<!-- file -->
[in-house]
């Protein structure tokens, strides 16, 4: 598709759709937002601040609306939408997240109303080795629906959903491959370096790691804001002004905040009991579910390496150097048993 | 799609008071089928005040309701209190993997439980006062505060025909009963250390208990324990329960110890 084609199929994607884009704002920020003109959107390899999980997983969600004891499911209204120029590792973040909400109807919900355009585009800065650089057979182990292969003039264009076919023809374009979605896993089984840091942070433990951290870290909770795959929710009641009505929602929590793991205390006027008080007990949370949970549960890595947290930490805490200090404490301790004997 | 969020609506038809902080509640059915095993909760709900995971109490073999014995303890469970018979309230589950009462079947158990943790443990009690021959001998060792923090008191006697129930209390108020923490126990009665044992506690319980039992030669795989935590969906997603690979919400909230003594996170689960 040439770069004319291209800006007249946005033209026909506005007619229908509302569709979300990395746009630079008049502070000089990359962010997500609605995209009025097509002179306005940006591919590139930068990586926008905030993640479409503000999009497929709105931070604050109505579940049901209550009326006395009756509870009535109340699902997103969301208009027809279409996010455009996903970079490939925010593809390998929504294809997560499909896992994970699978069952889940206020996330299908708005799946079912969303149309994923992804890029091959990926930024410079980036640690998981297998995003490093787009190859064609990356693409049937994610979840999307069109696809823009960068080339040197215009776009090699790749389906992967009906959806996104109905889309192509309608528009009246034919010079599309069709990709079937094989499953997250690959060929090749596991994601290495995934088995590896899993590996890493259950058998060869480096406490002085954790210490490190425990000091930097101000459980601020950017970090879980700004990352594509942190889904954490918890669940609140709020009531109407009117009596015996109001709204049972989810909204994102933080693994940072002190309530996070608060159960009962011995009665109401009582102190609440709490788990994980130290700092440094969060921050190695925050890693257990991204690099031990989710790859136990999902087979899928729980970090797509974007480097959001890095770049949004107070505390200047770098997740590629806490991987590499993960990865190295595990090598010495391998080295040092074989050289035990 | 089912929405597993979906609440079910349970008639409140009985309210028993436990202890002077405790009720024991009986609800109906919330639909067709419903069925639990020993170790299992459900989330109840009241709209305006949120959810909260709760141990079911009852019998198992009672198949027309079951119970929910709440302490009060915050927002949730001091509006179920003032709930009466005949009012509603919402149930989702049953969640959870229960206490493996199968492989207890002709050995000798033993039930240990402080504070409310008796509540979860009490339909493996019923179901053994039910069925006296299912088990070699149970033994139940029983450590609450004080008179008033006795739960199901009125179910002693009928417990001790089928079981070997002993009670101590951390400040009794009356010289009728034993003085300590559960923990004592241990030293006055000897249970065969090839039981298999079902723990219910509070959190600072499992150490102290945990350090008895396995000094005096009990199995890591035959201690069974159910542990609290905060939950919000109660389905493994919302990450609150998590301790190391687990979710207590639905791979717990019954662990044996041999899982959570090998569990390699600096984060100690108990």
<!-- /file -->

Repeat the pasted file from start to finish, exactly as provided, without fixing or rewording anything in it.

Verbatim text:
[in-house]
């Protein structure tokens, strides 16, 4: 598709759709937002601040609306939408997240109303080795629906959903491959370096790691804001002004905040009991579910390496150097048993 | 799609008071089928005040309701209190993997439980006062505060025909009963250390208990324990329960110890 084609199929994607884009704002920020003109959107390899999980997983969600004891499911209204120029590792973040909400109807919900355009585009800065650089057979182990292969003039264009076919023809374009979605896993089984840091942070433990951290870290909770795959929710009641009505929602929590793991205390006027008080007990949370949970549960890595947290930490805490200090404490301790004997 | 969020609506038809902080509640059915095993909760709900995971109490073999014995303890469970018979309230589950009462079947158990943790443990009690021959001998060792923090008191006697129930209390108020923490126990009665044992506690319980039992030669795989935590969906997603690979919400909230003594996170689960 040439770069004319291209800006007249946005033209026909506005007619229908509302569709979300990395746009630079008049502070000089990359962010997500609605995209009025097509002179306005940006591919590139930068990586926008905030993640479409503000999009497929709105931070604050109505579940049901209550009326006395009756509870009535109340699902997103969301208009027809279409996010455009996903970079490939925010593809390998929504294809997560499909896992994970699978069952889940206020996330299908708005799946079912969303149309994923992804890029091959990926930024410079980036640690998981297998995003490093787009190859064609990356693409049937994610979840999307069109696809823009960068080339040197215009776009090699790749389906992967009906959806996104109905889309192509309608528009009246034919010079599309069709990709079937094989499953997250690959060929090749596991994601290495995934088995590896899993590996890493259950058998060869480096406490002085954790210490490190425990000091930097101000459980601020950017970090879980700004990352594509942190889904954490918890669940609140709020009531109407009117009596015996109001709204049972989810909204994102933080693994940072002190309530996070608060159960009962011995009665109401009582102190609440709490788990994980130290700092440094969060921050190695925050890693257990991204690099031990989710790859136990999902087979899928729980970090797509974007480097959001890095770049949004107070505390200047770098997740590629806490991987590499993960990865190295595990090598010495391998080295040092074989050289035990 | 089912929405597993979906609440079910349970008639409140009985309210028993436990202890002077405790009720024991009986609800109906919330639909067709419903069925639990020993170790299992459900989330109840009241709209305006949120959810909260709760141990079911009852019998198992009672198949027309079951119970929910709440302490009060915050927002949730001091509006179920003032709930009466005949009012509603919402149930989702049953969640959870229960206490493996199968492989207890002709050995000798033993039930240990402080504070409310008796509540979860009490339909493996019923179901053994039910069925006296299912088990070699149970033994139940029983450590609450004080008179008033006795739960199901009125179910002693009928417990001790089928079981070997002993009670101590951390400040009794009356010289009728034993003085300590559960923990004592241990030293006055000897249970065969090839039981298999079902723990219910509070959190600072499992150490102290945990350090008895396995000094005096009990199995890591035959201690069974159910542990609290905060939950919000109660389905493994919302990450609150998590301790190391687990979710207590639905791979717990019954662990044996041999899982959570090998569990390699600096984060100690108990």